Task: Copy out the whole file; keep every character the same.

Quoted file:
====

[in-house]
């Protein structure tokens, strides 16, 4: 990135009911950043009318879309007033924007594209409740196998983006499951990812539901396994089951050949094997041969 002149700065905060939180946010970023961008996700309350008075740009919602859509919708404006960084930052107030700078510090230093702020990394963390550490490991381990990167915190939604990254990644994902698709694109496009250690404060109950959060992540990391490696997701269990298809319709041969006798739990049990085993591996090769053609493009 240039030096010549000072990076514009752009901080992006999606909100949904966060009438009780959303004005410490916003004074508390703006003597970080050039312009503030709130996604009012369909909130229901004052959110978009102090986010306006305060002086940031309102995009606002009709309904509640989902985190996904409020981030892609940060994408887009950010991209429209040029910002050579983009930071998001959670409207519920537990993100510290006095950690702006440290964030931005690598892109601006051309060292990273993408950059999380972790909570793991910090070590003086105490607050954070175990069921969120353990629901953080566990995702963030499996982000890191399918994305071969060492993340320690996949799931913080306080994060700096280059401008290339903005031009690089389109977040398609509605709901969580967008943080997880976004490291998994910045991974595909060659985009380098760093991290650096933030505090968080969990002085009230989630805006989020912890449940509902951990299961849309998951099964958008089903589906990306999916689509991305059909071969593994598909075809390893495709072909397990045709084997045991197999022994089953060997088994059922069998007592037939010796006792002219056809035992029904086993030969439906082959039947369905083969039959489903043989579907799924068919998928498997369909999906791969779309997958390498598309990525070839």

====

[in-house]
């Protein structure tokens, strides 16, 4: 990135009911950043009318879309007033924007594209409740196998983006499951990812539901396994089951050949094997041969 002149700065905060939180946010970023961008996700309350008075740009919602859509919708404006960084930052107030700078510090230093702020990394963390550490490991381990990167915190939604990254990644994902698709694109496009250690404060109950959060992540990391490696997701269990298809319709041969006798739990049990085993591996090769053609493009 240039030096010549000072990076514009752009901080992006999606909100949904966060009438009780959303004005410490916003004074508390703006003597970080050039312009503030709130996604009012369909909130229901004052959110978009102090986010306006305060002086940031309102995009606002009709309904509640989902985190996904409020981030892609940060994408887009950010991209429209040029910002050579983009930071998001959670409207519920537990993100510290006095950690702006440290964030931005690598892109601006051309060292990273993408950059999380972790909570793991910090070590003086105490607050954070175990069921969120353990629901953080566990995702963030499996982000890191399918994305071969060492993340320690996949799931913080306080994060700096280059401008290339903005031009690089389109977040398609509605709901969580967008943080997880976004490291998994910045991974595909060659985009380098760093991290650096933030505090968080969990002085009230989630805006989020912890449940509902951990299961849309998951099964958008089903589906990306999916689509991305059909071969593994598909075809390893495709072909397990045709084997045991197999022994089953060997088994059922069998007592037939010796006792002219056809035992029904086993030969439906082959039947369905083969039959489903043989579907799924068919998928498997369909999906791969779309997958390498598309990525070839």